38. Join the club. In my area, there is a great running club and a great cycling federation and triathlon federation. All of them sponsor races and Sunday rides and things like that where you can workout with a group and talk to more knowledgeable people. Well worth the small membership fee!
  39. No pain … that’s good. Forget the old rule of “no pain, no gain”. You don’t need pain to get in shape. Just take it easy, progress gradually, and enjoy yourself.
  40. Warm up. If you’re going to do any kind of exercise, don’t do it with your muscles cold. Gradually get your heart pumping and blood flowing. You’re less likely to injure yourself, and your workout will be more enjoyable.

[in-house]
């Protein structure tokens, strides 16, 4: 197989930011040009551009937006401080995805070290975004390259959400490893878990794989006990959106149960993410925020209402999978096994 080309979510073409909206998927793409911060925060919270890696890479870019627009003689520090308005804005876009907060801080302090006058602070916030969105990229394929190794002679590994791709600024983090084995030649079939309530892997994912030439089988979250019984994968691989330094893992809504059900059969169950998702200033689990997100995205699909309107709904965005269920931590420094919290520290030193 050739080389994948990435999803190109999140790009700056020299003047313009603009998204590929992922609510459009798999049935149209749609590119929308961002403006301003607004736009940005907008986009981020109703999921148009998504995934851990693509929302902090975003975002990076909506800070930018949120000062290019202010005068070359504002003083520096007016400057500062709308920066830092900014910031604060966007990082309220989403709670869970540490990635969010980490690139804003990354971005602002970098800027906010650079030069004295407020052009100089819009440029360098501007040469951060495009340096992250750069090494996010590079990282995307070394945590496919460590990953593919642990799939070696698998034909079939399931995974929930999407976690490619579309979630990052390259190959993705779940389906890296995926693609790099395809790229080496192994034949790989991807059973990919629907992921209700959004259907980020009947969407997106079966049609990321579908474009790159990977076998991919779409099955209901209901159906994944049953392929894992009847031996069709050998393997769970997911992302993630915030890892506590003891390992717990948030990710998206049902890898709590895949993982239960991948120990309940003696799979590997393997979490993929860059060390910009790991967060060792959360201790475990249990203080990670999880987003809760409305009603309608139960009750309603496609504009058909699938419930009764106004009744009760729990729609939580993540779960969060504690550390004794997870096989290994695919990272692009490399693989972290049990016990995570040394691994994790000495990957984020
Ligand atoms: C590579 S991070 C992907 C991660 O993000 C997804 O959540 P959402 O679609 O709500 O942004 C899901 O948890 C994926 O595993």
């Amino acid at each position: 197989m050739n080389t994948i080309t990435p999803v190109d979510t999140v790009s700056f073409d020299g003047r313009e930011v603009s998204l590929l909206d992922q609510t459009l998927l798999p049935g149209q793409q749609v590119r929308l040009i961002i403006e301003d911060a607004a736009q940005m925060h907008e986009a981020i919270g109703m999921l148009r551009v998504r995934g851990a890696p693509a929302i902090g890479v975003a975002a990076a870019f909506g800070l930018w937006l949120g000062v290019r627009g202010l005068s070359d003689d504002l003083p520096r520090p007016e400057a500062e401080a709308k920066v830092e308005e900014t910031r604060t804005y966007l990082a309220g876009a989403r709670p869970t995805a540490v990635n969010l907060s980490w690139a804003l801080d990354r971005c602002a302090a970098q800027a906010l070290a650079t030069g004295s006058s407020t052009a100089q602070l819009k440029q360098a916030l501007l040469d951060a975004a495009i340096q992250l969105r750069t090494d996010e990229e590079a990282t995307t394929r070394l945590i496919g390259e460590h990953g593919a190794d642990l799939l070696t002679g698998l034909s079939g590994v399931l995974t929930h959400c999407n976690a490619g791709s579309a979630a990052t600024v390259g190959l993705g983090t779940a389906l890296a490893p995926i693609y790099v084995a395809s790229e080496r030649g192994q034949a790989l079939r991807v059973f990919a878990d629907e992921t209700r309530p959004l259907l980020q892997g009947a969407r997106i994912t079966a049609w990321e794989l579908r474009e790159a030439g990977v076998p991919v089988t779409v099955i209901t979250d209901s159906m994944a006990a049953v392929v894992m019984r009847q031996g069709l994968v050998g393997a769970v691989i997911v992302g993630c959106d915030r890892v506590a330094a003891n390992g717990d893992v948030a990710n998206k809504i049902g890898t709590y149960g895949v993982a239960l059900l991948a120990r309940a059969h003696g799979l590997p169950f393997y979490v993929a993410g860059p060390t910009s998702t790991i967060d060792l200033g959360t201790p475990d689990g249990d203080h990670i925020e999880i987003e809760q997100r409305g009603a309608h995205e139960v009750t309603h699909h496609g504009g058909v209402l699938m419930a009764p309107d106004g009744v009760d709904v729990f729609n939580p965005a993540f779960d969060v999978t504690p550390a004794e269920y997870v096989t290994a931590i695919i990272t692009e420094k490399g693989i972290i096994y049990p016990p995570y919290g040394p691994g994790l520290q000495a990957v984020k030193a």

41. On stretching. Sure, flexibility is important. But stretching out cold is a good way to get injured. If you’re going to stretch out before a workout, be sure to do so only after your warmup. Also, do not bounce. That’s another good way to tear your muscles. Do slow stretches and hold them without bouncing. Best of all: stretch after a workout, when your muscles are nice and loose.
  42. Go for the long haul. Most of all, don’t think that you will become fit and healthy and sexy in one month. Think of exercise as a life-long habit, and your goals will come to you eventually. You’ll get there, my friend!